Dr. Yang mentioned that part of traditional White Crane martial arts training is done while standing on rafts and/or logs on water. There you cultivate the ability to maintain exquisite balance while generating your power from the waist rather the feet and legs as in Taijiquan. Being on the trampoline has given me an inkling of what that process and experience might be.

I use the trampoline on a daily basis now. Rather than jumping up into the air from it, I focus on pushing down through it deliberately and slowly. It's helped me become aware of my psoas muscles and how they assist in generating power through my legs. My ankles, knees and hips are becoming more fluid, too. And, my legs have gotten stronger. I'll do upwards of 800 to 1000 repetitions on it and have recently included doing the Soft White Crane Qigong patterns with weighted wrists. Because the trampoline gives with every motion, it also increases proprioceptive awareness and balance and may hold promise for those who are challenged with gait issues.

This semester was a major shift from the previous two for me. The emphasis on moving partner drills highlighted the dynamic nature of Taijiquan beyond practicing the solo form itself. And the focus on martial applications has opened another door as well. More and more, the analogy between this art and the art of jazz music becomes so clear to me. Ultimately, having the type of strong foundation in the basics that so informs my creativity to, at a moment's notice, respond improvisationally to any circumstance is where I see my Self headed.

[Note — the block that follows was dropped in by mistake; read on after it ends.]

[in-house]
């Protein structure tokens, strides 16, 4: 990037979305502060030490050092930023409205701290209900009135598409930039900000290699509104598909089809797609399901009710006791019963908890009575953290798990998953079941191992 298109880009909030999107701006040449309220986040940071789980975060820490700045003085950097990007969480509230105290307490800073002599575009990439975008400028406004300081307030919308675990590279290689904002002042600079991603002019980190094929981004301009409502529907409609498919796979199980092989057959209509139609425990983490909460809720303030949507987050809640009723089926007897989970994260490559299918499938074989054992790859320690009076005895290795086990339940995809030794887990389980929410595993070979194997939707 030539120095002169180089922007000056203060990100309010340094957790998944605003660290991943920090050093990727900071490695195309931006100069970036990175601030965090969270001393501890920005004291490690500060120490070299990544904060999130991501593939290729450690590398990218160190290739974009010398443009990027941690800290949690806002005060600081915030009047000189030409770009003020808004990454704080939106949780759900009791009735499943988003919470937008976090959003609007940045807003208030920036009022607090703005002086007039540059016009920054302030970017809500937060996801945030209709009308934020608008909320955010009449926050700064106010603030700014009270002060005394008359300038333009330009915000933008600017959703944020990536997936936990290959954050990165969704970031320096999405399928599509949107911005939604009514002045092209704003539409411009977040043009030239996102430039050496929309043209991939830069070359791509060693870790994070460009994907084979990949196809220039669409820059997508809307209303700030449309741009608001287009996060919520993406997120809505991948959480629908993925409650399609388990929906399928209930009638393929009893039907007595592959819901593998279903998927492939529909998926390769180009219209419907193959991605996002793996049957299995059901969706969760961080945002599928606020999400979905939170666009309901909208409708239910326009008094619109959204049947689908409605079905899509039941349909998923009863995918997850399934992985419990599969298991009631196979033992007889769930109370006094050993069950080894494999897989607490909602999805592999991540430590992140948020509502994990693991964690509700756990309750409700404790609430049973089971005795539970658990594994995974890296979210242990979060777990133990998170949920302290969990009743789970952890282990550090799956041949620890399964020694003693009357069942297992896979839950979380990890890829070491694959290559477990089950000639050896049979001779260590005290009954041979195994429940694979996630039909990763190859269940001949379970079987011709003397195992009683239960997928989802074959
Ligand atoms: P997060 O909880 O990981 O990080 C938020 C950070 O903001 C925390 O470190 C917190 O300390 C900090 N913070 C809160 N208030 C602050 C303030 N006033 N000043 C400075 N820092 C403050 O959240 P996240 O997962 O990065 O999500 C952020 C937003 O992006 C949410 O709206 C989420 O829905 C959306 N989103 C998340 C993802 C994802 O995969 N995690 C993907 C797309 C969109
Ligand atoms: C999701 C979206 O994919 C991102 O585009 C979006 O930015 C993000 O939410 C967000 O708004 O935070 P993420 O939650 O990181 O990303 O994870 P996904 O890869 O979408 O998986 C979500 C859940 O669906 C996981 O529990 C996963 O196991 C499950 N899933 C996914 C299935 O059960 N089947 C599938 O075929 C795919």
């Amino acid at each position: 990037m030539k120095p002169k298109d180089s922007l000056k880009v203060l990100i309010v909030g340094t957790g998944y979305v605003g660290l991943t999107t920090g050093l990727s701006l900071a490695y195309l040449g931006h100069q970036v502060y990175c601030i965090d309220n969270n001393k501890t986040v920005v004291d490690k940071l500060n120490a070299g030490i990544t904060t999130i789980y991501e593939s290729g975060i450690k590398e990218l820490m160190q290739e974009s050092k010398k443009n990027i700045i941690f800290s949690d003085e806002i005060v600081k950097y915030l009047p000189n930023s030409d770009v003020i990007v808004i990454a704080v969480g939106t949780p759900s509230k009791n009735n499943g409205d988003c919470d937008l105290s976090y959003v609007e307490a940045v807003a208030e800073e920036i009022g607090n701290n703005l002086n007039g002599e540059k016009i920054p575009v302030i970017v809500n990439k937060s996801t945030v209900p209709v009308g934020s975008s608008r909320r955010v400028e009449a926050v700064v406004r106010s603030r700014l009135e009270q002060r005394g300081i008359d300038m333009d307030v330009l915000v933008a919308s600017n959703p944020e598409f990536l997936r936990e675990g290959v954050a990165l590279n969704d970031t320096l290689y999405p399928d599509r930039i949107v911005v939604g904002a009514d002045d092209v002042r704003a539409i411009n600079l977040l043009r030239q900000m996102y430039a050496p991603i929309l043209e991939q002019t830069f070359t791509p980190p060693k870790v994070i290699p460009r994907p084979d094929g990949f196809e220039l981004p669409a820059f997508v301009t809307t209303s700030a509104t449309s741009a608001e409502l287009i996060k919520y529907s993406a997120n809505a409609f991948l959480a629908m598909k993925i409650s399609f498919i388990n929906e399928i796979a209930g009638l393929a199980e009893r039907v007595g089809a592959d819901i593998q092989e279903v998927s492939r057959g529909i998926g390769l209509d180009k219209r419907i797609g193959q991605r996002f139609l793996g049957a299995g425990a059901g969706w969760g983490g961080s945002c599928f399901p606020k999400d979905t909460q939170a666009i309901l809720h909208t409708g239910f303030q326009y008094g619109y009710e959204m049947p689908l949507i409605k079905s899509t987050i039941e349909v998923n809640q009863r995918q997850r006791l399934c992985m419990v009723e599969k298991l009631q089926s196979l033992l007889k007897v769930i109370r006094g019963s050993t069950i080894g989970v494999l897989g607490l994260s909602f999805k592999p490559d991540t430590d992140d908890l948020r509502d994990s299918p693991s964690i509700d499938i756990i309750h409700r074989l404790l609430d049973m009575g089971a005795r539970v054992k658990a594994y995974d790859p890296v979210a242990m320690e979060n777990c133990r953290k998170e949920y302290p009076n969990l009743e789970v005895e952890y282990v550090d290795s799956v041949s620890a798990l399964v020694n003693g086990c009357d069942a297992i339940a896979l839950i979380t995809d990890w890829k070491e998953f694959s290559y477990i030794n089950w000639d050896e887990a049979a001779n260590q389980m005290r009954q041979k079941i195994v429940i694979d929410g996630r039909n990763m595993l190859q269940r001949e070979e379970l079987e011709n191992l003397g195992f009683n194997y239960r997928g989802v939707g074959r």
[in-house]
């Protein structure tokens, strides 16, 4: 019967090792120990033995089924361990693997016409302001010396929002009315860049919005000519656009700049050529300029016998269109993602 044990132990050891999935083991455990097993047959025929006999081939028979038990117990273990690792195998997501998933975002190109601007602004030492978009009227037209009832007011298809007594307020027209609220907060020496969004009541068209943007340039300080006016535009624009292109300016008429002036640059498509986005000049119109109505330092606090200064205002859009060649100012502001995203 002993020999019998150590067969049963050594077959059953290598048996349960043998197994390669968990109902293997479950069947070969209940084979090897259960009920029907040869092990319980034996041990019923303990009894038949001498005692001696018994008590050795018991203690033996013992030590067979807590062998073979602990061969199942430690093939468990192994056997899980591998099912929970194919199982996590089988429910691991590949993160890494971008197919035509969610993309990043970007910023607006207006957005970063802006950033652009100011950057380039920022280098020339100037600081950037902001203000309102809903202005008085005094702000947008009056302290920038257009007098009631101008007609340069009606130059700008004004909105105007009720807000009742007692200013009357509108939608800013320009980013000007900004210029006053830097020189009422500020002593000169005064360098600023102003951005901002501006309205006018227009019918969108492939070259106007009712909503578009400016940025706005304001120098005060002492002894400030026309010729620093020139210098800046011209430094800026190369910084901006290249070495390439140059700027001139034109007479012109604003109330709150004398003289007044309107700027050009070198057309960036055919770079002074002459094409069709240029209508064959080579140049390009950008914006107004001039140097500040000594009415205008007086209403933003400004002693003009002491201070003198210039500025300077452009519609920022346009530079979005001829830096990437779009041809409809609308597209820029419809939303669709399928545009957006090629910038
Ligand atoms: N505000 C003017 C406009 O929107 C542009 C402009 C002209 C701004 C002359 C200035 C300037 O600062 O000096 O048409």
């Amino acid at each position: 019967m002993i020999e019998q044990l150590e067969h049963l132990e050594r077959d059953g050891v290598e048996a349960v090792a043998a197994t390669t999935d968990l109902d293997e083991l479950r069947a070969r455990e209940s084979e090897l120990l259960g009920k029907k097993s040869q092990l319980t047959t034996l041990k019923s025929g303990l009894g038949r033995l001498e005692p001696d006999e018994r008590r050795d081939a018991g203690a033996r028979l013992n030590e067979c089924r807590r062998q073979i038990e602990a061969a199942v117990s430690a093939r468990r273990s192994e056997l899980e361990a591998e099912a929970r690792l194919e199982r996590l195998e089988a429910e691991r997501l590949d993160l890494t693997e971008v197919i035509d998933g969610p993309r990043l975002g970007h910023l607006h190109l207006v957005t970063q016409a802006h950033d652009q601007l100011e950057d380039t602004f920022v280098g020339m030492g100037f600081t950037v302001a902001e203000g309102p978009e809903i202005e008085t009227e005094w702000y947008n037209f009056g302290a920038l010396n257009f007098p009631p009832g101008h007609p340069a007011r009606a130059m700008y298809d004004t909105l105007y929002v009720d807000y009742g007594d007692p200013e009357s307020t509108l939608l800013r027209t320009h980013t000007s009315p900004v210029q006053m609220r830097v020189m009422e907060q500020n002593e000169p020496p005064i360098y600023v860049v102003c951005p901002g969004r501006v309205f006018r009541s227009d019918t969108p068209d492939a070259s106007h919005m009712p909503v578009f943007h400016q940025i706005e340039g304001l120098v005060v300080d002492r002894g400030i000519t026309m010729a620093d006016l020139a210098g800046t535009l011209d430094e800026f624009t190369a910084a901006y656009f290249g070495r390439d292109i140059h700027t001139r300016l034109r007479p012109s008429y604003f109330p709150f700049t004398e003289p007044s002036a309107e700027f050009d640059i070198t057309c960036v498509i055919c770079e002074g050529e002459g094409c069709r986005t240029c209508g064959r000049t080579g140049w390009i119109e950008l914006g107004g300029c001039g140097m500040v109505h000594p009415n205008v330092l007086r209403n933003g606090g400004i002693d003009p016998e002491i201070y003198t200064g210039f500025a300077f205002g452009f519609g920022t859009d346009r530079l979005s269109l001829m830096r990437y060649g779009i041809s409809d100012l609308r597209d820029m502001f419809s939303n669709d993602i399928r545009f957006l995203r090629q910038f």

Recently, Dr. Yang shared with us the original meaning of the word 'martial' from the Chinese (止戈為武 Zhi Ge Wei Wu). You may be surprised to know that it means "stop the weapon is martial." So not only is Taijiquan translated as the Grand Ultimate Fist of the Mind, it's original intent and, therefore, design is defensive...

If you've been reading my posts, you know that I had set as a goal this semester to climb the vertical rope in less than the 12 seconds I did previously. Unfortunately, I had to alter my preparation for this due to straining my left elbow from overtraining (climbing both the vertical and horizontal ropes too often). While I've decided to not challenge myself with a speed climb for now, I am happy to report that I'm almost 100% recovered after having taken 2-3 weeks off from climbing and nursed my elbow with ARCH Oil (Arnica, Ruta, Calendula, and Hypericum) combined with Castor Oil daily. In fact, I was able to climb the vertical rope all the way to the top without any pain or discomfort today! I'll slowly work my way back to speed climbing and go for it next semester.

I'm looking forward to seeing family and friends and indulging in desserts I cannot treat myself to while on the mountain during this break. I wish each of you and your families the very best in all things this holiday season!!! Sincere thanks to all of you that continue to support me morally and financially to be here. I will resume the second semester mid-January and soon thereafter, I'll be celebrating my 67th birthday!

Your tax-deductible PayPal DONATIONS made directly to the Retreat Center on my behalf are greatly appreciated. Please include a note indicating it is for: Dr. Woodbine 3-YP. Thank you, kindly!!!


All things are possible once you clearly see it, commit your every action to achieving it, and know that what appears to be a roadblock in your way or failure is just preparation for more than you even anticipated achieving. Don't give in, don't give up!